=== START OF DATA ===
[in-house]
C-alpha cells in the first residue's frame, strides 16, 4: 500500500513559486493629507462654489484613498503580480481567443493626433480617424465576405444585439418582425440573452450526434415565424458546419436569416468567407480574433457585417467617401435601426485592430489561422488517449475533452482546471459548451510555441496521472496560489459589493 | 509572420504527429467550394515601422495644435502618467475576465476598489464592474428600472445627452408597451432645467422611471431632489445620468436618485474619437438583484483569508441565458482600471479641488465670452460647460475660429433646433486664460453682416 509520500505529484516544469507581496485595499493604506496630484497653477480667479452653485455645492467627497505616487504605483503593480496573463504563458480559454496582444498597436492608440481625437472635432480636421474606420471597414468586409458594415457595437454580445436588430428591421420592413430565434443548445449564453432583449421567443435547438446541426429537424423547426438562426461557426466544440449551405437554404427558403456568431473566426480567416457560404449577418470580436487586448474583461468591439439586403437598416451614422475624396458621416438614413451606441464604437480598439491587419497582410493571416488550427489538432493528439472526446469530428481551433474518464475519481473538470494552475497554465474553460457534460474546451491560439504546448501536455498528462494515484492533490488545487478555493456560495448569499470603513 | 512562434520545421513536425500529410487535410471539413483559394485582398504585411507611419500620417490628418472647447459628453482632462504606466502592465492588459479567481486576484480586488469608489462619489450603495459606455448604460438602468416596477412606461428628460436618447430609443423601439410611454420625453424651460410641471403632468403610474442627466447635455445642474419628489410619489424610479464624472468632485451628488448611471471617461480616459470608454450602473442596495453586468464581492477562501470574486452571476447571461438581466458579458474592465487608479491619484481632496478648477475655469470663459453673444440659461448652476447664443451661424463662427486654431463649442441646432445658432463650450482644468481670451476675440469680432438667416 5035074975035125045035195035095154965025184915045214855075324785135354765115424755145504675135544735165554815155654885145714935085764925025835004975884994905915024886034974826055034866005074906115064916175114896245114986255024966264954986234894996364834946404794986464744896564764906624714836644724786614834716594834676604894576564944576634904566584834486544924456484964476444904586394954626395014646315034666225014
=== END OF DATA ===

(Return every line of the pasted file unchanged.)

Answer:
[in-house]
C-alpha cells in the first residue's frame, strides 16, 4: 500500500513559486493629507462654489484613498503580480481567443493626433480617424465576405444585439418582425440573452450526434415565424458546419436569416468567407480574433457585417467617401435601426485592430489561422488517449475533452482546471459548451510555441496521472496560489459589493 | 509572420504527429467550394515601422495644435502618467475576465476598489464592474428600472445627452408597451432645467422611471431632489445620468436618485474619437438583484483569508441565458482600471479641488465670452460647460475660429433646433486664460453682416 509520500505529484516544469507581496485595499493604506496630484497653477480667479452653485455645492467627497505616487504605483503593480496573463504563458480559454496582444498597436492608440481625437472635432480636421474606420471597414468586409458594415457595437454580445436588430428591421420592413430565434443548445449564453432583449421567443435547438446541426429537424423547426438562426461557426466544440449551405437554404427558403456568431473566426480567416457560404449577418470580436487586448474583461468591439439586403437598416451614422475624396458621416438614413451606441464604437480598439491587419497582410493571416488550427489538432493528439472526446469530428481551433474518464475519481473538470494552475497554465474553460457534460474546451491560439504546448501536455498528462494515484492533490488545487478555493456560495448569499470603513 | 512562434520545421513536425500529410487535410471539413483559394485582398504585411507611419500620417490628418472647447459628453482632462504606466502592465492588459479567481486576484480586488469608489462619489450603495459606455448604460438602468416596477412606461428628460436618447430609443423601439410611454420625453424651460410641471403632468403610474442627466447635455445642474419628489410619489424610479464624472468632485451628488448611471471617461480616459470608454450602473442596495453586468464581492477562501470574486452571476447571461438581466458579458474592465487608479491619484481632496478648477475655469470663459453673444440659461448652476447664443451661424463662427486654431463649442441646432445658432463650450482644468481670451476675440469680432438667416 5035074975035125045035195035095154965025184915045214855075324785135354765115424755145504675135544735165554815155654885145714935085764925025835004975884994905915024886034974826055034866005074906115064916175114896245114986255024966264954986234894996364834946404794986464744896564764906624714836644724786614834716594834676604894576564944576634904566584834486544924456484964476444904586394954626395014646315034666225014